Kafka suggests that societal values are distorted. We work in jobs that we hate that twist and deform us so much that we eventually become unrecognizable even to the people we love. Family tries to love us for who we are, but if we don't fit within their expectations of what we should be, they will eventually reject us; some will reject us outright. We will be loved, but only so long as we do not become a burden on the people who love us; the limits of their love may be determined not by how deeply they feel for us, but by what they think others will say about them: people will do what others will expect them to do, and therin lies their limits.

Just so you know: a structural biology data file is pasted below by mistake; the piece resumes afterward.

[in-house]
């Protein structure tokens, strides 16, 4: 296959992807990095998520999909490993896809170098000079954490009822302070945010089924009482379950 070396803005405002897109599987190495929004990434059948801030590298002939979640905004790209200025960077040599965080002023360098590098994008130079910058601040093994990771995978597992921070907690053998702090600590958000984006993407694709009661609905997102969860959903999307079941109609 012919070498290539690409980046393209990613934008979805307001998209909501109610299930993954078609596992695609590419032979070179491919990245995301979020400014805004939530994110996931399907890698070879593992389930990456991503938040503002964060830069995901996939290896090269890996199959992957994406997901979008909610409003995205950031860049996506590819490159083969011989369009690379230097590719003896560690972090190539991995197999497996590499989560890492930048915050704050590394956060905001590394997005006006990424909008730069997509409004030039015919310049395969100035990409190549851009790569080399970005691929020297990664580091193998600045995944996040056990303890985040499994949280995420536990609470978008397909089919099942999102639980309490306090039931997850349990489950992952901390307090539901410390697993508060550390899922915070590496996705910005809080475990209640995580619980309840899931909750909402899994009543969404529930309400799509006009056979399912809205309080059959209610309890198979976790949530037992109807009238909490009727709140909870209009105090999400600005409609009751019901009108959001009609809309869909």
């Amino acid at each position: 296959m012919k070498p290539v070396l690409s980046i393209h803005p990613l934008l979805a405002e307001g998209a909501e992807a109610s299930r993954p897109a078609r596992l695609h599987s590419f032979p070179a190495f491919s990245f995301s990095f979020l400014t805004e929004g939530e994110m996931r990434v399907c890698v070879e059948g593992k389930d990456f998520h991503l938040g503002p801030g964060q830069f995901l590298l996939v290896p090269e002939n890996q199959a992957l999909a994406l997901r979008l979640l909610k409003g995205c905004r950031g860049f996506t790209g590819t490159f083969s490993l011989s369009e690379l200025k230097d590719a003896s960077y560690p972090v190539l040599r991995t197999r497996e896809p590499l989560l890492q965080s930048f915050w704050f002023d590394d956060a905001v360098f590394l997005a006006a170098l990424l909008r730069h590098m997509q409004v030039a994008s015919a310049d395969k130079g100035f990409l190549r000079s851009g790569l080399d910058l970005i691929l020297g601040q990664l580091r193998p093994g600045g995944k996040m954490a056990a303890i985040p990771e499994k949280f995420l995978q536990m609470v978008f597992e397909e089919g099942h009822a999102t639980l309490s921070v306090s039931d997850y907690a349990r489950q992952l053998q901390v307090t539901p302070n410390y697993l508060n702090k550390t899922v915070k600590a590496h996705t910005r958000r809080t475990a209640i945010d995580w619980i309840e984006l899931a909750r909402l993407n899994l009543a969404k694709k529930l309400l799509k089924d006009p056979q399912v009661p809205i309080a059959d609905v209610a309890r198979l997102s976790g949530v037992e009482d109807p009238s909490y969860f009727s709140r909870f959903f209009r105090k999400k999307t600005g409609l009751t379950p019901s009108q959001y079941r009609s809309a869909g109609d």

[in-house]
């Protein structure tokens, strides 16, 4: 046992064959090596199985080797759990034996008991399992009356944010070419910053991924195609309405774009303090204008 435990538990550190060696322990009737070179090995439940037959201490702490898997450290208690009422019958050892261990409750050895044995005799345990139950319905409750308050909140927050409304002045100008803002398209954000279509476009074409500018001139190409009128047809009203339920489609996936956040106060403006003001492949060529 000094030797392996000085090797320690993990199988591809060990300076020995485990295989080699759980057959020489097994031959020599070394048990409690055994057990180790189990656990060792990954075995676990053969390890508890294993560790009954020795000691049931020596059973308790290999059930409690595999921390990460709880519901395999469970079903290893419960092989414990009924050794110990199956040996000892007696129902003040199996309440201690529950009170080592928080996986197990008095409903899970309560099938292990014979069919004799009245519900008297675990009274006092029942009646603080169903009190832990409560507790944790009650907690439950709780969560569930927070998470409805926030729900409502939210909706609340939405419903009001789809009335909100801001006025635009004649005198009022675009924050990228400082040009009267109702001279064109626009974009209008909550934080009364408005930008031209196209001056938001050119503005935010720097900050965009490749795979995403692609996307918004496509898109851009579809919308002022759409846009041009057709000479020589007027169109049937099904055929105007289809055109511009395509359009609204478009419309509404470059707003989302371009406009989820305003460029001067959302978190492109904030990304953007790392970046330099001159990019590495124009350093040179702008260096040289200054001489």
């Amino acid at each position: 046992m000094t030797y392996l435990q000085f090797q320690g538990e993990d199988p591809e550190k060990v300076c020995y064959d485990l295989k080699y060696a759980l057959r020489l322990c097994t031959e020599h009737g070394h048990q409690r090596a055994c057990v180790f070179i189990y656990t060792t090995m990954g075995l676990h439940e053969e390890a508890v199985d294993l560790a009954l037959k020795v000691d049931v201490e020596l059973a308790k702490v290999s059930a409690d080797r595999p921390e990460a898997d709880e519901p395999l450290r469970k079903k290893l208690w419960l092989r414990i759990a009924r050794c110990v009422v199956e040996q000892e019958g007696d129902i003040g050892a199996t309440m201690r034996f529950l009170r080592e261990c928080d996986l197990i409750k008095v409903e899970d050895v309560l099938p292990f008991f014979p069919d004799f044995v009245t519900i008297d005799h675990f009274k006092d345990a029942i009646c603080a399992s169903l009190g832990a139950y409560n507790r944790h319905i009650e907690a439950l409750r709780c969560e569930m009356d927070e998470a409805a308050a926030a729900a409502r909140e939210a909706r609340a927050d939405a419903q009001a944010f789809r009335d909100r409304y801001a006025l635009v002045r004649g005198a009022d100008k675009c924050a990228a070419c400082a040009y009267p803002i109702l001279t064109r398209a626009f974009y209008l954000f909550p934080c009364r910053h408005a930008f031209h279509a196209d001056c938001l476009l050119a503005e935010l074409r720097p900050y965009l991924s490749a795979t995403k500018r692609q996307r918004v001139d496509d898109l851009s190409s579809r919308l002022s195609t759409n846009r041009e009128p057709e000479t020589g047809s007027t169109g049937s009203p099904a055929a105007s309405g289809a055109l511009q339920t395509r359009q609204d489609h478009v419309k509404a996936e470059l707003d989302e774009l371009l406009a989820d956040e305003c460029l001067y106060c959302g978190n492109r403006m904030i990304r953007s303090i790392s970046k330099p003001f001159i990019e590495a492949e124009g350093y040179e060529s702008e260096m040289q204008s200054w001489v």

Finally, as gbeaty has pointed out, economics rule. Love, obligation, even family ties are all nothing in comparison to economics. We must survive, and in order to survive, we must make or bring in money. That which interferes with economics and survival must be eliminated, regardless of who or what that is.
Kafka's view of society is bleak. It is a society where love is not rewarded, where social laws dictate behaviour, and where, ultimately, financial considerations trump all others.